Do you have a disabled child who is approaching the age of 18?  Once your child turns 18, you likely will experience significant legal obstacles if you desire to continue making decisions on behalf of your child and/or desire to have access to that child’s medical information or finances.  If your child needs medical attention, financial assistance, and needs you to act or intervene on his/her behalf, you will need to have legal authority to do so.  If your child is vulnerable, you surely want to protect your child.  As a parent these concerns are very real.


Becoming the Guardian and or Conservator for an incapacitated adult (Proposed Ward) is a very precise and complex legal process, even that individual is your child.  The Proposed Ward’s physical well-being and safety must be your first goal.  The Proposed Ward’s mental status and ability to function in society must be the lens through which you seek this access and authority.  To obtain the authority to continue making these decisions on behalf of the Proposed Ward, this process must be pursued in the Probate Court of the County where the Proposed Ward resides.

What is the Goal?

When pursuing this authority, your goals need to align directly with the statutory duties of Guardians and Conservators under the law.  As Guardian, you will have the rights and powers reasonably necessary to provide adequately for Proposed Ward’s support, care, education, health, and welfare. This mimics how the parent of a minor functions, with both the authority and the responsibility of making decisions for the minor.  You will be called upon to make decisions which are in Proposed Ward’s best interest even if he/she is resistant.  All of these variables must be considered to produce the best outcome. As Guardian, if you feel like the Proposed Ward cannot live on his/her own, you will be entitled to physical custody of Proposed Ward and can establish his/her place of residence, (i.e. independent living, group housing, some kind of facility or assisted living).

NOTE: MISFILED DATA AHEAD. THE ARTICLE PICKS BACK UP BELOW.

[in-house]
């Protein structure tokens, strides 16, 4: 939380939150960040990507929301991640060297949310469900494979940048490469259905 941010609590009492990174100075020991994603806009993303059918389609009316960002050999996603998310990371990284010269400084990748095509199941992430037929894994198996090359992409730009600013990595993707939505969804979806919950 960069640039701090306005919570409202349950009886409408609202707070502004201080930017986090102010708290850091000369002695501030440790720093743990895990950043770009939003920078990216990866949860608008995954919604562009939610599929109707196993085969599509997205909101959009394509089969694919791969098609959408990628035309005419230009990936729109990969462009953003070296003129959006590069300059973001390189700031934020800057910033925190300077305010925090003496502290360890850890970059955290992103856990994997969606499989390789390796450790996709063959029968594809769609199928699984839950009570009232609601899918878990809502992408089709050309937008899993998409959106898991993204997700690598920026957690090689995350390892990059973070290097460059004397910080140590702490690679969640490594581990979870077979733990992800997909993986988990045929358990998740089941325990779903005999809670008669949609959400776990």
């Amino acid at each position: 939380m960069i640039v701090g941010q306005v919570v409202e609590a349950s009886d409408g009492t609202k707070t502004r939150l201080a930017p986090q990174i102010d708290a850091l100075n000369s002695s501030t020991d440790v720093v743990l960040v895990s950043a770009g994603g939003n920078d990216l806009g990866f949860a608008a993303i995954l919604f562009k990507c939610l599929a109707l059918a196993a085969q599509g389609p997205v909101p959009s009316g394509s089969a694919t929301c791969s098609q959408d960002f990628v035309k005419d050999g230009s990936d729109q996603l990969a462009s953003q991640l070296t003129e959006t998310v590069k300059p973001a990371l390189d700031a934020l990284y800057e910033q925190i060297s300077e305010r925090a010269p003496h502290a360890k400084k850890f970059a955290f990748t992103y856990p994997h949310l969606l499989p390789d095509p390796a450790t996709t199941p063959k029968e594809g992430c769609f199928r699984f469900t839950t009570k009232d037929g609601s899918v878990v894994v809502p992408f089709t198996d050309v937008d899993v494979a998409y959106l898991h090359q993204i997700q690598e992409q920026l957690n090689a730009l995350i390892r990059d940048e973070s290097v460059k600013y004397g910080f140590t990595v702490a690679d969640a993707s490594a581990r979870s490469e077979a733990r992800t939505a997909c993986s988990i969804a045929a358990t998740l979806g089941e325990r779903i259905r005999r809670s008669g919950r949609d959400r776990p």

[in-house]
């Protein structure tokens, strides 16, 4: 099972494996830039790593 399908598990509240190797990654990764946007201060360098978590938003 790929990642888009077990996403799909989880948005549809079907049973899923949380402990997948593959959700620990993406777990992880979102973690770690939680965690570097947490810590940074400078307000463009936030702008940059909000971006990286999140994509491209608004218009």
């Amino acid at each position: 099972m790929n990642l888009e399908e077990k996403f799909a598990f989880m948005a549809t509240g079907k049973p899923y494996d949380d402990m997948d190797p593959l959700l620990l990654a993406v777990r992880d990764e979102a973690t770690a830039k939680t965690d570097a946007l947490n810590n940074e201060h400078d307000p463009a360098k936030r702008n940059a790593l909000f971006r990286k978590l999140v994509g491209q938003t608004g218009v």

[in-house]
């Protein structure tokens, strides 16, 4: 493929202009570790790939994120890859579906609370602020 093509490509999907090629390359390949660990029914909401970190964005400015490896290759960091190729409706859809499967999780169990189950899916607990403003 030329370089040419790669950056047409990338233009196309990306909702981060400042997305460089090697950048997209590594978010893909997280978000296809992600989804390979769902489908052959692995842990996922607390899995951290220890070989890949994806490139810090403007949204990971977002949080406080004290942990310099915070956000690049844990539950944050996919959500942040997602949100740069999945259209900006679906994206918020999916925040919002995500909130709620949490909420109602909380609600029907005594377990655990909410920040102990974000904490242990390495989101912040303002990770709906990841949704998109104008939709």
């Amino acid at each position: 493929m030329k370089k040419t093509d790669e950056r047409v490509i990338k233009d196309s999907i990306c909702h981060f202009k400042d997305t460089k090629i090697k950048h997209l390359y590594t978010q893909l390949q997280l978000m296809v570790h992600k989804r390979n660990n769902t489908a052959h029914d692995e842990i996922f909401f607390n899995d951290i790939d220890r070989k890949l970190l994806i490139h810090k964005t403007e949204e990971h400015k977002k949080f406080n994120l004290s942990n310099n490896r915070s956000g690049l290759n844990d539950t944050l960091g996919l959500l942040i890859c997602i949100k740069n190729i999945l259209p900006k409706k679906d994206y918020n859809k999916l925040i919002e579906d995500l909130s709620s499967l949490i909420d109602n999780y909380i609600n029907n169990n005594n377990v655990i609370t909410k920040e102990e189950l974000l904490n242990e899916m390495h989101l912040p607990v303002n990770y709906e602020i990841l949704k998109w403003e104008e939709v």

It also must be clear to the Court, from your stated goals, that you are 100% capable of and willing to take reasonable care of Proposed Ward’s personal property, arrange for the care, education, health, and welfare of the Proposed Ward, considering his/her needs and available resources.  Those are the statutory duties of a Guardian.  If you are the parents of a disabled child, you have clearly done this for many years.


There are quite a few legal “hoops to jump through” to be legally granted this authority and after it is granted, you have continual obligations to the Court.  Within 60 days after your appointment and within 60-days after each anniversary date of your appointment, you will be required to file a personal Status Report with the Court.  That report will need to address a description of the Proposed Ward’s general condition, changes since the last report, and needs, all addresses/locations of Proposed Ward during the reporting period and the living arrangements of Proposed Ward at all of these locations, a description of the amount and expenditure of any funds that were received by you on behalf of Proposed Ward, and any recommendations to the Court for any alteration in the Guardianship/Conservatorship order(if any).  If the Ward has been hospitalized, that must be reported as well.

If you are also granted the authority to manage the property and financial affairs of the Proposed Ward, as Conservator, you will be required to file “Returns” with the Court.  You may be required by the Court to post bond as required by law and as set by the Court and at the Court’s discretion.  Within 60-days of appointment, you will have to file with the Court an inventory of the Proposed Ward’s property and a plan for managing the property, as required by law.

Have Additional Questions? Contact our Guardianship Lawyers

As a parent, your goals and objectives align directly with what Guardians and Conservators are required to do.  The Court will see that you understand and can fulfill those duties and grant you the authority you need to continue to care for your disabled adult child.  This is not a legal process you should pursue without an attorney to help you who knows the process and the steps to take, however.  An attorney’s involvement will prevent delay and legal hurdles. If you have additional questions Guardians and Conservators, please reach out to Brian M. Douglas & Associates’ probate team. You can call (770) 933-9009 or use our online contact page.